When was the last time you heard someone using that word?

  • Yochanan

    Phil,

    Tehilat HaShem translates chesed as “loving-kindness” instead of just “kindness”.

  • http://freshwater-phil.blogspot.com Phil

    Yochanan,

    Magnanimous came from the Artscroll translation of Tehillim.

    Would that make chassidim a bunch of magnanimouses?

  • http://www.jugglingfrogs.com Juggling Frogs

    I haven’t seen the Koren version, but I have had (and daven from) the Rabbi Sacks siddur since it first came out last year.

    It is beautiful, with a fantastic font, that includes the kometz gadol. (The kometz gadol is like a pocket knife – something you don’t imagine you’d need, until you start to carry it, at which point it becomes indispensible. )

    The English translation is beyond compare. Instead of an afterthought, it is written by someone fluent and in command of the nuances and beauty of both languages. Rather than being stilted, it flows and it soars.

    What a joy to read a translation of davening that is of a quality commensurate with its subject.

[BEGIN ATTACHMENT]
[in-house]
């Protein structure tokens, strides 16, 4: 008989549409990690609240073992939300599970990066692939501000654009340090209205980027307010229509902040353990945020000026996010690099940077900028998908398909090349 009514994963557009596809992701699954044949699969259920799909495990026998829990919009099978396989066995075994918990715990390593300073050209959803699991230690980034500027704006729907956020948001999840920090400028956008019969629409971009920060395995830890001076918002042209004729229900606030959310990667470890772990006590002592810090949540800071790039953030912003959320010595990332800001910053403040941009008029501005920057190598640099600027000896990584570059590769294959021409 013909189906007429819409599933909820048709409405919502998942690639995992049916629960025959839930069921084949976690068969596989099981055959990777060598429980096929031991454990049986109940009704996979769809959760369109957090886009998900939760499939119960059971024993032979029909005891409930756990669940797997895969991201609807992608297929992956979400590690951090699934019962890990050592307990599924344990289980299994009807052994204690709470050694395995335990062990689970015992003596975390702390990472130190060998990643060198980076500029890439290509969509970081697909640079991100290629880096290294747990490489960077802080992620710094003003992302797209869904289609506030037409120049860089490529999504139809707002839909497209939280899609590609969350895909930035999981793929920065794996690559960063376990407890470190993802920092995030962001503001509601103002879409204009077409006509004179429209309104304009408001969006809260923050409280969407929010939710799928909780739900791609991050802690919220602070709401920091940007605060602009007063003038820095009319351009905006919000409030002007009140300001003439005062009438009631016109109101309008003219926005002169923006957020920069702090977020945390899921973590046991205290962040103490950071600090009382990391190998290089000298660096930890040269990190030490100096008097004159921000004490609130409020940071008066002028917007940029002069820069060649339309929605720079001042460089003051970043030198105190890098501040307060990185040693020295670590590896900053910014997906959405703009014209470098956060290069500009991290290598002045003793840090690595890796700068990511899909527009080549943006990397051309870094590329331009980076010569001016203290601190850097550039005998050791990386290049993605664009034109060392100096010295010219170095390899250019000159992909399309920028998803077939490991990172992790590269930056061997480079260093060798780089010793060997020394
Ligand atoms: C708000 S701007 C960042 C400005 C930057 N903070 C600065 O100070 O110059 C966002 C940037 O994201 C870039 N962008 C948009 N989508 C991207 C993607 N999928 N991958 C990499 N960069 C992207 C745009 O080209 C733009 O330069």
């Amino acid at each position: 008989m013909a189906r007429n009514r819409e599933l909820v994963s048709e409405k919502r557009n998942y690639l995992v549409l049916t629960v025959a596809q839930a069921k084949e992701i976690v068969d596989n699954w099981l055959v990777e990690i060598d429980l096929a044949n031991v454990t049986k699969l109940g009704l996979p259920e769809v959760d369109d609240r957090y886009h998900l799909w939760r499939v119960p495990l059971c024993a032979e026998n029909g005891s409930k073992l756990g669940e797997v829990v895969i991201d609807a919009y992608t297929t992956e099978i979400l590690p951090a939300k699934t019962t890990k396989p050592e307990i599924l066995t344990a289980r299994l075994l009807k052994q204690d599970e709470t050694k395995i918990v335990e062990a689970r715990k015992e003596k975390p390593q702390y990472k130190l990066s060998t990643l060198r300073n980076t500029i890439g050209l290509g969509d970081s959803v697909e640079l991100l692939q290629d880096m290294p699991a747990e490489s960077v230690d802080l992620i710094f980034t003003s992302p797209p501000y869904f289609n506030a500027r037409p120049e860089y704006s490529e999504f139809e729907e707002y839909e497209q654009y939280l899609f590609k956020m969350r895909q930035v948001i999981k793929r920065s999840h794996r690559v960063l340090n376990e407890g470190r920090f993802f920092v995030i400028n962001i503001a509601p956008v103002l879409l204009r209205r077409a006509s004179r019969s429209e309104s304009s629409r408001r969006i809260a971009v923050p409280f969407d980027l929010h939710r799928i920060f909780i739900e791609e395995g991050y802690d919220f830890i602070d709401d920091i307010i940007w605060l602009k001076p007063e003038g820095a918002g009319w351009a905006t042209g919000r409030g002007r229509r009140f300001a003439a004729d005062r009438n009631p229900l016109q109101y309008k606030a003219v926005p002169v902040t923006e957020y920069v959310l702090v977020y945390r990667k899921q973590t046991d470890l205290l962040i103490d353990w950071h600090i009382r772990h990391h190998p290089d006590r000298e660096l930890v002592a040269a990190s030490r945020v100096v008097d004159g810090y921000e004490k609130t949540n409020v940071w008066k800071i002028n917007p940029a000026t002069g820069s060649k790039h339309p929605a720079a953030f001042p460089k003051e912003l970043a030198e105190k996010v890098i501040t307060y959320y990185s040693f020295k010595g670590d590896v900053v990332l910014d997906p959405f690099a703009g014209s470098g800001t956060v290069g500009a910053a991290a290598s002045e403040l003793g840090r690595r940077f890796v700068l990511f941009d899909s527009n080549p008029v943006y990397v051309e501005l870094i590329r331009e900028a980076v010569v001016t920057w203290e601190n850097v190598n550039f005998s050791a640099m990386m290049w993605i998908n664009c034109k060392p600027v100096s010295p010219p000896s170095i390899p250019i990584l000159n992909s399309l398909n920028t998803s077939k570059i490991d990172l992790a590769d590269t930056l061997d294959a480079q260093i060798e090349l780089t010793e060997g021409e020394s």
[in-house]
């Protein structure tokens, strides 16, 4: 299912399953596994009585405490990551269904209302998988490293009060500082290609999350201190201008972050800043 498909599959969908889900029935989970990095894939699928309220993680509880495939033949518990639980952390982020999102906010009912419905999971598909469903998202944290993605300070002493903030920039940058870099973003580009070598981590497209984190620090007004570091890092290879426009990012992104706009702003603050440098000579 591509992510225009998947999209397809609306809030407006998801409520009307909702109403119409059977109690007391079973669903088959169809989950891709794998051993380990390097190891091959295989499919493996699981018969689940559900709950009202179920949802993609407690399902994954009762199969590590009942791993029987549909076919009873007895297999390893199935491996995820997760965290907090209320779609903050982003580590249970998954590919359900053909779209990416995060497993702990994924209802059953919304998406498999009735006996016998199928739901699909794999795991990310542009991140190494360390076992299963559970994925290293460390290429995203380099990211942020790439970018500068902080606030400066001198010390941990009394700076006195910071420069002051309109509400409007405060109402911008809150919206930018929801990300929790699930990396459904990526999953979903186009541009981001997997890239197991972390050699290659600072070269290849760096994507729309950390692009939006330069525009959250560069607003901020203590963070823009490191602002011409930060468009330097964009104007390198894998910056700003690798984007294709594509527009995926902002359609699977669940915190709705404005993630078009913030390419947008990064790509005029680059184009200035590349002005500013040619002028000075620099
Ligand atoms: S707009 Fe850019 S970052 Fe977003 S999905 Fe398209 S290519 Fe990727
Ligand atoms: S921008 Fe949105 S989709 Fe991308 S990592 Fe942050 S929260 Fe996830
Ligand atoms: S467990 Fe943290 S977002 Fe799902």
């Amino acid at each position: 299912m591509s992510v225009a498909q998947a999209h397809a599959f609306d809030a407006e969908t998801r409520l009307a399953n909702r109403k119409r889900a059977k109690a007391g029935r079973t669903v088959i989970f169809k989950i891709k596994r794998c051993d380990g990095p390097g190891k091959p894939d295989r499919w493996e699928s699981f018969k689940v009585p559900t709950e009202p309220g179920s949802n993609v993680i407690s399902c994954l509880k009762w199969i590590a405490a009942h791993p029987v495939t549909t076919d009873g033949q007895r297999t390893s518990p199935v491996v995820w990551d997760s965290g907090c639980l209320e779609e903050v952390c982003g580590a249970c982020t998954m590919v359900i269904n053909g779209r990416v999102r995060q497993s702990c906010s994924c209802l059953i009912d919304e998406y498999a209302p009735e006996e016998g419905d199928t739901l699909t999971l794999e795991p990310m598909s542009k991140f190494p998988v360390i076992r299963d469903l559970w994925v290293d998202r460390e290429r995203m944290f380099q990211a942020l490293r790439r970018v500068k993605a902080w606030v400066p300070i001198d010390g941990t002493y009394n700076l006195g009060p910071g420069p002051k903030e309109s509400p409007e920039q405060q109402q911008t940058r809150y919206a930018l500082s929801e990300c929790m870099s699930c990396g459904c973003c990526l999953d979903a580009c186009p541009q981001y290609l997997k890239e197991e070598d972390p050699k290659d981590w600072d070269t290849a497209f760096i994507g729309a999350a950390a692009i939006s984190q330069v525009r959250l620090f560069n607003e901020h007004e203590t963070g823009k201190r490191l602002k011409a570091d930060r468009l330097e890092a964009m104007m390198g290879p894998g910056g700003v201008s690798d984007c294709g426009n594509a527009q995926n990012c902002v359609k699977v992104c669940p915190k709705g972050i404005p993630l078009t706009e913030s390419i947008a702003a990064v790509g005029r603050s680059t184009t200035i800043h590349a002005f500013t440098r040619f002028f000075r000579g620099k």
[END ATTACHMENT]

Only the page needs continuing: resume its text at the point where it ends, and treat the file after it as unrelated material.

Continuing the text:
If you just have a few minutes in a bookstore with the siddur, check out the translation to shir hakavod. The rhyming (!!) English retains and clarifies the true meaning of the Hebrew while keeping the meter and imagery of the poetry.

    It’s a siddur for people who think in English, appreciate well-written English, and who might like to read the left hand side of the page sometimes, rather than have it available only for the occasional word translation.

    (At our Modern Orthodox shul, we use the RCA – black cover – Artscroll siddur, which has the prayer for the State of Israel, with the “reishit smichat ge’ulatainu”.)

  • Chris_B

    Juggling Frogs,

    Now that is a clear review! I’ll try and look for it when I’m Stateside next week.

  • http://www.korensiddur.com Raphael Freeman

    Juggling Frogs: I think you mean the kamatz katan which is enlarged (confusing eh, but the katan refers to the grammatical status of the kamatz not the size).

    Dave UK: The Koren Siddur puts in the official prayer for the State of Israel including reishit tzmichat geulatenu, however, the language has been adjusted for chutz laaretz, ie “our dispersion” as opposed to “their dispersion” as is said in Israel.

  • http://www.jugglingfrogs.com Juggling Frogs

    Raphael: Thank you! Whatever it is, having it makes reading text that was long-ago committed to memory so much easier to read and/or scan.

  • http://www.jugglingfrogs.com Juggling Frogs

    oops – that should read “reading *even* text that….”

  • someone

    interview with R’ Jonathon Sacks about the new siddur http://www.algemeiner.com/generic.asp?ID=5463

  • someone